Stupid vs Chuckleheaded - What's the difference?

stupid | chuckleheaded |

As adjectives the difference between stupid and chuckleheaded

is that stupid is lacking in intelligence or exhibiting the quality of having been done by someone lacking in intelligence while chuckleheaded is stupid, idiotic.

As an adverb stupid

is (slang|dated) extremely.

As a noun stupid

is a stupid person; a fool.




  • Lacking in intelligence or exhibiting the quality of having been done by someone lacking in intelligence.
  • Because it's a big stupid jellyfish!
  • To the point of stupor.
  • Neurobiology bores me stupid .
  • (archaic) Characterized by or in a state of stupor; paralysed.
  • * 1702 Alexander Pope, Sappho 128:
  • No sigh to rise, no tear had pow'r to flow, Fix'd in a stupid lethargy of woe.
  • (archaic) Lacking sensation; inanimate; destitute of consciousness; insensate.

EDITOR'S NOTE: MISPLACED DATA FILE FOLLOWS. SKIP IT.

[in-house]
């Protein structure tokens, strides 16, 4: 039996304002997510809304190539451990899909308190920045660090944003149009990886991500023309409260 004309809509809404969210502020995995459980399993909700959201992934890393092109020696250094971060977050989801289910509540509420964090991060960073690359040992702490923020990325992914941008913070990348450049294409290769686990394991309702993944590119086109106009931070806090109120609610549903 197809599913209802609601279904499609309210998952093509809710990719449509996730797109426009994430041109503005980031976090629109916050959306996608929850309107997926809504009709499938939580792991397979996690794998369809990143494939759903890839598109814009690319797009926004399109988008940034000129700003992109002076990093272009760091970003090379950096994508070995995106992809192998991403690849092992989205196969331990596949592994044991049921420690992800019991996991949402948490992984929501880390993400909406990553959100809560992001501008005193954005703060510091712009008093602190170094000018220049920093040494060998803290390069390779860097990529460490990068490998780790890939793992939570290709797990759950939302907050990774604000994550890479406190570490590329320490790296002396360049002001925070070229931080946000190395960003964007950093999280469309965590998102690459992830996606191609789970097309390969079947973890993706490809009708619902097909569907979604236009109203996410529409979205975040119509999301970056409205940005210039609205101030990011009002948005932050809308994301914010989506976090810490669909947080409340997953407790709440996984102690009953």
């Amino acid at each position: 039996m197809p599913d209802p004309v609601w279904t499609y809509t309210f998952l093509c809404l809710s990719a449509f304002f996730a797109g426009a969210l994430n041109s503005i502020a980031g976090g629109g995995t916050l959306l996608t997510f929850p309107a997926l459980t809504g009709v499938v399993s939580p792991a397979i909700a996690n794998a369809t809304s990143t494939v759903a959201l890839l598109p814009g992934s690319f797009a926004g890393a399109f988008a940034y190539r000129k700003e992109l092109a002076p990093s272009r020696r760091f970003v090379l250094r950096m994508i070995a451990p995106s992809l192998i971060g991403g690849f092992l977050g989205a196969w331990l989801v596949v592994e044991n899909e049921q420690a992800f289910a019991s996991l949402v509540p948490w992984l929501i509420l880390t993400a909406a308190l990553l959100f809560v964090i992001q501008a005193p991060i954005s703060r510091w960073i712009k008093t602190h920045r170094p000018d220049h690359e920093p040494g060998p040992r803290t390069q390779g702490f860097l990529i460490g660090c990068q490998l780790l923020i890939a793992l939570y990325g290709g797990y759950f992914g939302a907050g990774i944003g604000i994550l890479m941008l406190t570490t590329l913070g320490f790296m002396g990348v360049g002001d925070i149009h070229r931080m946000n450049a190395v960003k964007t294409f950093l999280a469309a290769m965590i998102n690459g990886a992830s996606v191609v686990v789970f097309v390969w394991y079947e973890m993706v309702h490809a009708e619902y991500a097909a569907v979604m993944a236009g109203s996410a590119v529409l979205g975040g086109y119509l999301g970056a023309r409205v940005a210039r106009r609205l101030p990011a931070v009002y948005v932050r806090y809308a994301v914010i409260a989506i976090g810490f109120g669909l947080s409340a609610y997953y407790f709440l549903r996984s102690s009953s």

• * 1744 George Berkeley, Siris §190:
  • Were it not for [fire], the whole wou'd be one great stupid inanimate mass.
  • (slang) Amazing.
  • That dunk was stupid! His head was above the rim!
  • (slang) damn, annoying, darn
  • I fell over the stupid wire.


    * dense, dumb, retarded, unintelligent * (especially in the Caribbean) stupidy * See also

    Derived terms

    * stupe * stupefy * stupid-ass * stupidity * stupidly * stupidness




    (en adverb)
  • (slang, dated) Extremely.
  • My gear is stupid fly.


    (en noun)
  • A stupid person; a fool.
  • * 1910 , , ‘The Strategist’, Reginald in Russia :
  • ‘You stupid !’ screamed the girls, ‘we've got to guess the word.’
  • * 1922 , Elizabeth G. Young, Homestead ranch
  • "What a stupid I am!" Harry exclaimed, as she watched the man ride away in the distance.
  • * 1996 , Anita Rau Badamim, Tamarind Mem
  • At least those stupids got their money's worth out of this country before they burnt their lungs out.
    1000 English basic words ----




    (en adjective)
  • stupid, idiotic
  • * {{quote-news, year=2008, date=April 8, author=Michiko Kakutani, title=Novelist’s Crash Course on Terror, work=New York Times citation
  • , passage=In one of these chuckleheaded essays about the terrorist attacks of Sept. 11, 2001, Martin Amis complains about the use of the shorthand 9/11: “My principal objection to the numbers is that they are numbers,” he writes in “The Second Plane.” }}